We May Have Witnessed The Fall Of The Jamie Oliver Empire

The news that British celebrity chef Jamie Oliver's restaurant group has fallen into insolvency is a big deal, especially across the Atlantic, where it's reportedly knocked Brexit out of the top news spot. The BBC's reporting uses the word "collapse" to describe the restaurant company's decline into insolvency, which has already resulted in the closure of nearly all Jamie Oliver's restaurants. It's a sad day not just for Oliver, who tweeted as much, but for the roughly 1,000 workers who are out of jobs.

The company has gone into administration, meaning its remaining finances will be managed by auditors KPMG. Only three restaurants out of 25—the two Jamie's Italian restaurants and a Gatwick airport location—will remain open for now. I actually ate at one of the Jamie's Italian restaurants when I was in London a couple years ago. It was fine. International locations of Jamie's Italian, Jamie's Pizzeria, and Jamie's Deli will continue operating as usual.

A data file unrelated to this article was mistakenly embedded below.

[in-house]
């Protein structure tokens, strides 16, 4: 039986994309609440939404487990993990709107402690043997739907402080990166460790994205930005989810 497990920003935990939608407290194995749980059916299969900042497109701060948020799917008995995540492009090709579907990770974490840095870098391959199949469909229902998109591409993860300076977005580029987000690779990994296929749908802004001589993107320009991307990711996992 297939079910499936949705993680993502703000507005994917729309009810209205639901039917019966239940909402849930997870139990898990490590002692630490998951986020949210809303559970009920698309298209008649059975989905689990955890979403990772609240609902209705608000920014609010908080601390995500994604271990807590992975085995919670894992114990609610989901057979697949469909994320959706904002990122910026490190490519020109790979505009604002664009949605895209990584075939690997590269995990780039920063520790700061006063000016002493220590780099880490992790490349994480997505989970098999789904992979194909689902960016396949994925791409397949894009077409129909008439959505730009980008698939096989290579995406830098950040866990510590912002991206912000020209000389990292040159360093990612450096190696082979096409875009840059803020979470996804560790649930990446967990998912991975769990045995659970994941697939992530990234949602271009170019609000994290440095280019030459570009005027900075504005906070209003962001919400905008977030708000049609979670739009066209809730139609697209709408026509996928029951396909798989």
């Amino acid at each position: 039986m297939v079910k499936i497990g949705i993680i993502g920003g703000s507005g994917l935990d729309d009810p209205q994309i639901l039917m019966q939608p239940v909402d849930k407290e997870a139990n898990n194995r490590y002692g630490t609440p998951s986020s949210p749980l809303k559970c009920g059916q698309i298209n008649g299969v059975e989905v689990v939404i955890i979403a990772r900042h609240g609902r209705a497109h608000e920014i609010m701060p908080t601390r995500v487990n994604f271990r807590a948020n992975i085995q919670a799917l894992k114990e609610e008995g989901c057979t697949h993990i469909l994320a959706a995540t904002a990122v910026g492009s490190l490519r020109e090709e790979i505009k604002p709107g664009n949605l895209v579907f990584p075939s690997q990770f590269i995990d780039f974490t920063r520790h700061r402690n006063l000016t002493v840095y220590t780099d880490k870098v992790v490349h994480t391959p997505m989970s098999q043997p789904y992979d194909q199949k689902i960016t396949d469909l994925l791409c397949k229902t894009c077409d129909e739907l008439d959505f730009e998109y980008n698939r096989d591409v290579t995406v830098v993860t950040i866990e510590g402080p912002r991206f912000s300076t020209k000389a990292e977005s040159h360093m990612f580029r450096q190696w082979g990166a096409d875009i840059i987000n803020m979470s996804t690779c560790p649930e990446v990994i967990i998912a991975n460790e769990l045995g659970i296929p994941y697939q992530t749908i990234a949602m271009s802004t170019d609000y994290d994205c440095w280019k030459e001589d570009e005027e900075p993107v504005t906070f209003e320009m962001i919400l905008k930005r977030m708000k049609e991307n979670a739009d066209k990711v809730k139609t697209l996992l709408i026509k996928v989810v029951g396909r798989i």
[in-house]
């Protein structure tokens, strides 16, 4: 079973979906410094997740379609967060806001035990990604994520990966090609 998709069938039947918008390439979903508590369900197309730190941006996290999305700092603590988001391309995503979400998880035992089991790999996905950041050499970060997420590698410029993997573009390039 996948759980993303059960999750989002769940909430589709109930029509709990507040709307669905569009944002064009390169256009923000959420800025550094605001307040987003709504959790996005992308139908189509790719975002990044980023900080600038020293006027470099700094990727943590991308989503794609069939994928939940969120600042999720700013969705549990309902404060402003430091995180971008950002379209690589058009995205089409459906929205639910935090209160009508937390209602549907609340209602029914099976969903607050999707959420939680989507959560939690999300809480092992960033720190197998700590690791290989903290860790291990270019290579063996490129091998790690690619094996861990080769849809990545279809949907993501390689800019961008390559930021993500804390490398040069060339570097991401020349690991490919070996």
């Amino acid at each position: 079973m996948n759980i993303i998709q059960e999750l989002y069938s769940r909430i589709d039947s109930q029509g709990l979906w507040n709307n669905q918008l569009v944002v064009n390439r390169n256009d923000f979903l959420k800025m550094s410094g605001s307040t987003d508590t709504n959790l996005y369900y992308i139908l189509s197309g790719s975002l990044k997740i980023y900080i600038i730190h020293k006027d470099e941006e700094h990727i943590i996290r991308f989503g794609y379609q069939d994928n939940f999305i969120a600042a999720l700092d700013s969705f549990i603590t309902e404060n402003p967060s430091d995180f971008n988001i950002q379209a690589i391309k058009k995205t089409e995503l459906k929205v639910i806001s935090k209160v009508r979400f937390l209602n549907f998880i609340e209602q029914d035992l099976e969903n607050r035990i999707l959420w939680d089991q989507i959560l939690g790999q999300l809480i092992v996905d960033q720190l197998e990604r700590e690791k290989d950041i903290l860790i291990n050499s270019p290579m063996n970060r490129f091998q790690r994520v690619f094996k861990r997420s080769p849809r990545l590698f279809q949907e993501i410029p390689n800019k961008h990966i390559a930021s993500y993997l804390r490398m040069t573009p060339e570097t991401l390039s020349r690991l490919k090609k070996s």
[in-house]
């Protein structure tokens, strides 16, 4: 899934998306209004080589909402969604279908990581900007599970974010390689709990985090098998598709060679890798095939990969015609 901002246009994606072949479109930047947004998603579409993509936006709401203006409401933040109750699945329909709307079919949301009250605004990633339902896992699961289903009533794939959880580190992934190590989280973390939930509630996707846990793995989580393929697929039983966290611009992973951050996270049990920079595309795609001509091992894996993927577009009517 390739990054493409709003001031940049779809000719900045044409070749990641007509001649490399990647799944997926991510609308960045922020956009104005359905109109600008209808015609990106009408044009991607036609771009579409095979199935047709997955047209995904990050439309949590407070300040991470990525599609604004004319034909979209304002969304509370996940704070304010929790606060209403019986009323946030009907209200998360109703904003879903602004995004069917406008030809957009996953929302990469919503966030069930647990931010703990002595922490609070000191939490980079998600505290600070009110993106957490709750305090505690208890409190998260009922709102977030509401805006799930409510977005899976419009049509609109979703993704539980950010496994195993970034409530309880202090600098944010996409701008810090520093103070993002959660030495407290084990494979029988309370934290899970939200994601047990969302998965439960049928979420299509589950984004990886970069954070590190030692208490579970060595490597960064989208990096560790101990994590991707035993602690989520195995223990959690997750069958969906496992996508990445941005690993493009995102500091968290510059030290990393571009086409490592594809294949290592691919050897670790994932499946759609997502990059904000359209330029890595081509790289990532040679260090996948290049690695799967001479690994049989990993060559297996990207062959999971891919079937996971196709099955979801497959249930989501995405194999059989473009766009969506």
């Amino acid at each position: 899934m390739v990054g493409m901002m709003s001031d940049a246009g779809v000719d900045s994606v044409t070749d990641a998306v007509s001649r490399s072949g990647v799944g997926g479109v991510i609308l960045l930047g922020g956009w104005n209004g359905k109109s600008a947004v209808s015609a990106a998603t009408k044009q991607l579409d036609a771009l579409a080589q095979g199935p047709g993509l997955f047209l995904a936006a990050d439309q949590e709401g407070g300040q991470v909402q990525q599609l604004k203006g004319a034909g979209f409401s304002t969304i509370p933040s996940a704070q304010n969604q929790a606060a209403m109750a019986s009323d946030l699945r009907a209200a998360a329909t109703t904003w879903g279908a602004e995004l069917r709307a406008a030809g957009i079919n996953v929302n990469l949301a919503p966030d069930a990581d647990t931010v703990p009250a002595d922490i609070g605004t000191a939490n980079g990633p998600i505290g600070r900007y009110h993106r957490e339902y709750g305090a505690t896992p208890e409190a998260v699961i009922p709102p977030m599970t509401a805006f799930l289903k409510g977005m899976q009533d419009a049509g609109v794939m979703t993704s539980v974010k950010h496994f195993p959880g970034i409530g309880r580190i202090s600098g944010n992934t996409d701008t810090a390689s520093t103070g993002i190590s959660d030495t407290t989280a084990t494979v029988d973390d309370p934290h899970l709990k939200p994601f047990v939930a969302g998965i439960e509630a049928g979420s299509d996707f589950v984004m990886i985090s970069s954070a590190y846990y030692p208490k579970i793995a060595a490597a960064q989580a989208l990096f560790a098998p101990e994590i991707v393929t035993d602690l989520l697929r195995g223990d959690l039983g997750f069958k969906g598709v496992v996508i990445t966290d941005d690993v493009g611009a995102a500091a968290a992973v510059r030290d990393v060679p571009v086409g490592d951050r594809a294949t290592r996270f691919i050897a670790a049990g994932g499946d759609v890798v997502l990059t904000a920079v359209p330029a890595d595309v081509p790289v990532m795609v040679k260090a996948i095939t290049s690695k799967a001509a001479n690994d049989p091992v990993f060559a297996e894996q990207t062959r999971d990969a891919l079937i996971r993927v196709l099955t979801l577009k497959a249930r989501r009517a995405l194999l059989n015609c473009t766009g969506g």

The company could not secure enough additional investment to remain solvent, despite the BBC's report that Oliver himself infused more than $5 million into the restaurant group earlier this year.

Aside from his restaurants, Oliver is well-known internationally as the author of numerous cookbooks and as a vocal proponent of healthier foods, especially school lunches. He's admitted in past interviews that his campaigns to revolutionize school lunches and childhood nutrition haven't entirely succeeded, telling The Telegraph: "I admit I haven't succeeded, mainly because I haven't single-mindedly gone for it. ... In Britain, eating well and feeding your kid right and being aware about food is all considered very posh and middle class."

Perhaps now he'll have the bandwidth to turn his full attention to campaigning for better kids' food.